The Mike Singletary regime in San Francisco is effectively over. Anyone who cant see the writing on the wall for this season's coaching staff was also probably singing the praises of Nintendo-64 in 2005. Goldeneye may have been good, but come on.

The issues are not new (no strong Xs and Os background being the primary culprit) they are just more apparent after a 1-6 start. Sing wishes to will his team better, and quite simply will doesn't mean squat when other teams play smarter.

Singeltary made the 49ers his team, and much like other teams around the league, the team became an extension of it's coach. The only problem is that Sing is a volatile motivational specialist who fails to understand the complexities of football strategy at the elite level.

So now the 49ers, with an aging defense and young offense, need someone who can take them beyond motivation and into the realm of elite strategy. And I'm not talking Mike Martz strategy (You're welcome, Jay Cutler). We need an innovative offensive expert to lead this team and take an offense with so much latent potential into something that actually functions after the 20-play script.

But we do not need that coach now.

Firing Singletary mid-season would be the wrong move, and it would cement Jed York's Daniel Snyder-like delusion. Say what you want about Jerry Jones, but when he was asked who was to blame for the Cowboys start he first pointed the finger at himself. He did not make some outlandish playoff prediction via text message.

Problem 1. Who takes over?
There really is no option to hire an external coach mid-season. Between the hiring of a staff (any respectable coach would want his own staff) and any schematic changes the team would effectively revert to a week one stage while the league was at mid-season form. It would be like strapping a helmet on a Justin Beiber and telling him to block a blitzing Patrick Willis. (If anyone knows how I can arrange said carnage, please let me know).

So who would replace Sing? Defensive coordinator Greg Manusky, offensive line coach Mike Solari and defensive line coach Jim Tomsula come to mind. Tomsula, who coached in NFL Europe before being hired to the 49ers, is the only one of the three with head coaching experience.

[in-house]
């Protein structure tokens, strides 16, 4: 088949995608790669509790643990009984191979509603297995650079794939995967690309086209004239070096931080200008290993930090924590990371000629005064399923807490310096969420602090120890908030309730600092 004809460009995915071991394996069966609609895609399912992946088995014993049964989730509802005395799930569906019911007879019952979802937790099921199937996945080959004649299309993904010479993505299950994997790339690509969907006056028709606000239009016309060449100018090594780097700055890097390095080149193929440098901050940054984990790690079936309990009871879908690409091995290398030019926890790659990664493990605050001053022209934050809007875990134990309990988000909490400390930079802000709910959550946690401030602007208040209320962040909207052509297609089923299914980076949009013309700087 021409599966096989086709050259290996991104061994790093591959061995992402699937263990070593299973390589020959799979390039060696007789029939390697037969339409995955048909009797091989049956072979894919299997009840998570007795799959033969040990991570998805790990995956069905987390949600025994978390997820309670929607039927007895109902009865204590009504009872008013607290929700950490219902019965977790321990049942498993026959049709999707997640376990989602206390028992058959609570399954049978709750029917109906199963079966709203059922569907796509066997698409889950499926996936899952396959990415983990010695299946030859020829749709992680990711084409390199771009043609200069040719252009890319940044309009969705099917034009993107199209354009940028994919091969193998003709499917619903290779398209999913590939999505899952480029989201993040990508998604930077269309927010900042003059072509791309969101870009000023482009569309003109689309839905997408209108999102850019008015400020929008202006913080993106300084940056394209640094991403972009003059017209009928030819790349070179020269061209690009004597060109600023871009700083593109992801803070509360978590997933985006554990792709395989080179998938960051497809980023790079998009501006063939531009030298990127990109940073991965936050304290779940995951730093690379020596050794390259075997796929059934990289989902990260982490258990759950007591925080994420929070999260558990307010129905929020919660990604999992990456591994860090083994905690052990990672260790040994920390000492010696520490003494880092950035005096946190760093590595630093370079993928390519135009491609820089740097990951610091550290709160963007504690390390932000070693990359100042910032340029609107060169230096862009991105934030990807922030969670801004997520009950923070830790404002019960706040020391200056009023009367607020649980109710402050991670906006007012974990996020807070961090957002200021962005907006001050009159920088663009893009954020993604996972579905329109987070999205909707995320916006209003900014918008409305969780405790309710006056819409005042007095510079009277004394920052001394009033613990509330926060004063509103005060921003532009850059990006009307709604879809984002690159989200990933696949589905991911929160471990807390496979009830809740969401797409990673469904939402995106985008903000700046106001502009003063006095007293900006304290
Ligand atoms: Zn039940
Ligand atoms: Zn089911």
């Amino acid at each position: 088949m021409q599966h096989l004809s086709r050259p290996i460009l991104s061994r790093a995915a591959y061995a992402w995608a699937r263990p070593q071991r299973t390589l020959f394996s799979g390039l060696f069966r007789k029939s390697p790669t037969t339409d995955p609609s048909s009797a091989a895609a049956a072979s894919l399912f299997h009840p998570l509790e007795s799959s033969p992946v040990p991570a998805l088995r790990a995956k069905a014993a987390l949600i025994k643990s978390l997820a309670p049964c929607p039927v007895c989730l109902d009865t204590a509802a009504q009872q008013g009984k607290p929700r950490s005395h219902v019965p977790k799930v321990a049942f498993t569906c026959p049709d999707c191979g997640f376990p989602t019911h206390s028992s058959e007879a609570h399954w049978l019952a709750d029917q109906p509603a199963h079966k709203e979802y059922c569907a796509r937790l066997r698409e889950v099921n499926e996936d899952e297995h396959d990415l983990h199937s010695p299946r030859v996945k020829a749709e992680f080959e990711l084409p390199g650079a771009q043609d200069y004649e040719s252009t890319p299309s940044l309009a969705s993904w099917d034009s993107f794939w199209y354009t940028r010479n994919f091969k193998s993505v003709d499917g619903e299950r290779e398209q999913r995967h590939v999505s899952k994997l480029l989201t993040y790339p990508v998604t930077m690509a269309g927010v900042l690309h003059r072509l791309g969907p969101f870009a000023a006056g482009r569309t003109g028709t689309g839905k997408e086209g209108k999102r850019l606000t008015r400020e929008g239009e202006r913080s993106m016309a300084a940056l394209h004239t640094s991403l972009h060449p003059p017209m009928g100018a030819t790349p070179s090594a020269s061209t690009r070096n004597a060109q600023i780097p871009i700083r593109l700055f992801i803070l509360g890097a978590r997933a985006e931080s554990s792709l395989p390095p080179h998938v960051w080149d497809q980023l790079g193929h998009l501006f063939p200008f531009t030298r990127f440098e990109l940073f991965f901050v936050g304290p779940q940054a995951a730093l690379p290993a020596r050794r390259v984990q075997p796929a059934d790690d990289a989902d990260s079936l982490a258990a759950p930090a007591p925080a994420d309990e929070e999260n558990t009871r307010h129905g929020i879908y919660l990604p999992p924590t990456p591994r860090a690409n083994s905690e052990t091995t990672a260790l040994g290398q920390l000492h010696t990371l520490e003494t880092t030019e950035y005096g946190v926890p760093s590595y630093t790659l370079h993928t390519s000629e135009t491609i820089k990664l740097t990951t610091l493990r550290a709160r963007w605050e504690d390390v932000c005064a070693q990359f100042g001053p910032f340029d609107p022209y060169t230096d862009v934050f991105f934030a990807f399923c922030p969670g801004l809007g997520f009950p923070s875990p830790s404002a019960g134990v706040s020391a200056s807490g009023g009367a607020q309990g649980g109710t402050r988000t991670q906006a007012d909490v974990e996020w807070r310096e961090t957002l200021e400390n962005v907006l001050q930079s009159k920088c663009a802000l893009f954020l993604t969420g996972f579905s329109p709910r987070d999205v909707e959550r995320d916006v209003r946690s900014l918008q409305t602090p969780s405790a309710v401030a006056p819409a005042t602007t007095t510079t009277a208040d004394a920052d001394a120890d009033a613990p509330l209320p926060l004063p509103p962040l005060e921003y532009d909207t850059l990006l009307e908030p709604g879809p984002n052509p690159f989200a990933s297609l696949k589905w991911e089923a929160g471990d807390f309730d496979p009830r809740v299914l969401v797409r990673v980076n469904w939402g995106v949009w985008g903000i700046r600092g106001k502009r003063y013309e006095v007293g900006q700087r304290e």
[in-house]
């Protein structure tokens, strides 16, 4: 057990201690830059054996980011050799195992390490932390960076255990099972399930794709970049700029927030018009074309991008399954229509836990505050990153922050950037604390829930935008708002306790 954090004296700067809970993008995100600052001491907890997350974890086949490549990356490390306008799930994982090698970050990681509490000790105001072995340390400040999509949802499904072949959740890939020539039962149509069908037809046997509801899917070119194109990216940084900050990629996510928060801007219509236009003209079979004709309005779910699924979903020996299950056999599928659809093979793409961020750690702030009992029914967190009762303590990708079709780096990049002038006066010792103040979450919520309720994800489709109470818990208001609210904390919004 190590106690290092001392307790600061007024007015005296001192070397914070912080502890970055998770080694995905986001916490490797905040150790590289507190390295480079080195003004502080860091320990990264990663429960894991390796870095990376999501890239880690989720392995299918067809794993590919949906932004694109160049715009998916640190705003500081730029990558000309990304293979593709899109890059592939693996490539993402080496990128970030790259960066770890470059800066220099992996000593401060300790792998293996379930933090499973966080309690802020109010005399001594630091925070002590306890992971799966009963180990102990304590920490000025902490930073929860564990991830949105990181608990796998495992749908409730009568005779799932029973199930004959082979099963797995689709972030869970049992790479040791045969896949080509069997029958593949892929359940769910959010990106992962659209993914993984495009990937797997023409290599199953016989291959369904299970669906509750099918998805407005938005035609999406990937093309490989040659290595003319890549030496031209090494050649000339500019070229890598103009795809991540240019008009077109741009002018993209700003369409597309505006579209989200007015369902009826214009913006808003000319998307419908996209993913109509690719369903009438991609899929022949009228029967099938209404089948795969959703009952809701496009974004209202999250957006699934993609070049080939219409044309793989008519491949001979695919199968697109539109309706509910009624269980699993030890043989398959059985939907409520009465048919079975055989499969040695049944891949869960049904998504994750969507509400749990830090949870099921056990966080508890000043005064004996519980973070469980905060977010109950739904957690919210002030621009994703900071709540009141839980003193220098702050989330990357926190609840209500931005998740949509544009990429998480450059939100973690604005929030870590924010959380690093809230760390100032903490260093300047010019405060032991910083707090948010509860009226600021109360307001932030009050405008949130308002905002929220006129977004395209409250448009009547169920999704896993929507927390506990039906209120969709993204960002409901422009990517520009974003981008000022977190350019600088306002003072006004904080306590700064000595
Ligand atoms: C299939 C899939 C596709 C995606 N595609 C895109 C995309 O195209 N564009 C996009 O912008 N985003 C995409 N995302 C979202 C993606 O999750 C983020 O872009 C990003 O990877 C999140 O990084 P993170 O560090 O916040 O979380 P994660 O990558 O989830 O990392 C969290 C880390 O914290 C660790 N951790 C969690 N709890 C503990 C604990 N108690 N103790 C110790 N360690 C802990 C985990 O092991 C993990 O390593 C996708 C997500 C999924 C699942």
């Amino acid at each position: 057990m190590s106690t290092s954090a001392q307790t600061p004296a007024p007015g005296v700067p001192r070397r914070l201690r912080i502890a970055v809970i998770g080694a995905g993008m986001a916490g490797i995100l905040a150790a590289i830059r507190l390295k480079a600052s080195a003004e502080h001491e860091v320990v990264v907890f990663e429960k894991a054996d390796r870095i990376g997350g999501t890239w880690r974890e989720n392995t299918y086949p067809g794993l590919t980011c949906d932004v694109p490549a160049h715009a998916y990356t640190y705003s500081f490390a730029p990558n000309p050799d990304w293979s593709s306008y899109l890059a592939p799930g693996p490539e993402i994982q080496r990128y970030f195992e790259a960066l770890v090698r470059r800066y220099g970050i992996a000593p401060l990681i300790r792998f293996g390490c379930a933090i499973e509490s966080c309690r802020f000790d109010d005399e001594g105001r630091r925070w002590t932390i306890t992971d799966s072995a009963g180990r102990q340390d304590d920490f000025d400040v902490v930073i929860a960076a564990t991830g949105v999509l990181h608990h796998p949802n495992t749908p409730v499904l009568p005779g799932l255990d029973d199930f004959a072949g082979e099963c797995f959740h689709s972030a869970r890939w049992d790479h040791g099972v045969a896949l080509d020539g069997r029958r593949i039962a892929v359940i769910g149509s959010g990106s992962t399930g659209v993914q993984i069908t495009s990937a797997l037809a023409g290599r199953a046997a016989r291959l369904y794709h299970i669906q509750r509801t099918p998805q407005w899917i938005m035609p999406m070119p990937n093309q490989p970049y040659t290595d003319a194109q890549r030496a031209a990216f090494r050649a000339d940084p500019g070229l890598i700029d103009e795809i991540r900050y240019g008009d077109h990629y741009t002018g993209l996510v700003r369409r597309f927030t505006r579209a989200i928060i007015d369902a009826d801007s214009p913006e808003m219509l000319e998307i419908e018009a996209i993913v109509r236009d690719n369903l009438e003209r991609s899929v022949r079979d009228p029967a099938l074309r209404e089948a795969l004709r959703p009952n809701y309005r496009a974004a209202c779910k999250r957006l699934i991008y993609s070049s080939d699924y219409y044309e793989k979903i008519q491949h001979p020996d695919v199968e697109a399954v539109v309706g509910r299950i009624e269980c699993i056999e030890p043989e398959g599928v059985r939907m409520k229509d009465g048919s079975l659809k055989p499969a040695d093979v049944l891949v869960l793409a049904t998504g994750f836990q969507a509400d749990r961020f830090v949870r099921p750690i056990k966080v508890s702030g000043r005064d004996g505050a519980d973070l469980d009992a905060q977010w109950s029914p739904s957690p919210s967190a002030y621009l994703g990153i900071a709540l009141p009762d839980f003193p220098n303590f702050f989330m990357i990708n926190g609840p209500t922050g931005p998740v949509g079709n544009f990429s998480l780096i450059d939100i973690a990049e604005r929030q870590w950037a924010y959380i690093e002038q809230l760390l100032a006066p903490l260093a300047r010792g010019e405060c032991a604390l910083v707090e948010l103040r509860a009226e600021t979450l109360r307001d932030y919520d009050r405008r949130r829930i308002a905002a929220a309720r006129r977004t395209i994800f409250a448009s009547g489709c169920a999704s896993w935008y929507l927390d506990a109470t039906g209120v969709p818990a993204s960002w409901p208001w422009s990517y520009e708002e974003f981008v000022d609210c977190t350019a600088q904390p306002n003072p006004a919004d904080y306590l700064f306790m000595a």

And at the end of the season, whomever is selected is either going to want the head coaching job, or leave when someone else is hired. The problem here is that each one of these coaches would be a good addition to a staff and if a new coach is brought in at the end of the season, it would allow the coach to make overtures to any of the current staff he wants to keep. Having an interim head coach effectively renders that person useless after the season if he is not hired for the job.

Problem 2. No really, who takes over?
Waiting until the end of the season also allows Jed York, Trent Baalke, and Paraag Marathe to begin sourcing candidates for the coaching vacancy. The problem with the 49ers in the past is that they have fired coaches without so much as an inkling of a plan to hire a replacement. This is exactly how we ended up with Dennis Erickson, and to a certain degree, Mike Nolan.

Start researching which offensive minded candidates you want to interview. Do some preliminary research. For the media, of course you have to keep your "Sing is our coach" face on. But anyone with eyes can see this is the only response the team can give.

Problem 3. Al Davis syndrome
One of the reasons the Raiders are in such a mess is Al Davis. He requires complete allegiance to He-Who-Shall-Not-Be-Named-Al-Davis and, if he so desires, will fire the coach without provocation. No head coach is going to want to put himself in such a volatile position and as such, Oakland is seen as the place where coaches go to die.

If, two seasons in a row, Jed fires the head coach mid-season what message does that send to potential candidates. You've got one guess, and the answer rhymes with "Shtay Haway."

The only thing this team gains from making a mid-season move is further complications and loss of whatever prestige the 49ers have left in an already lost season.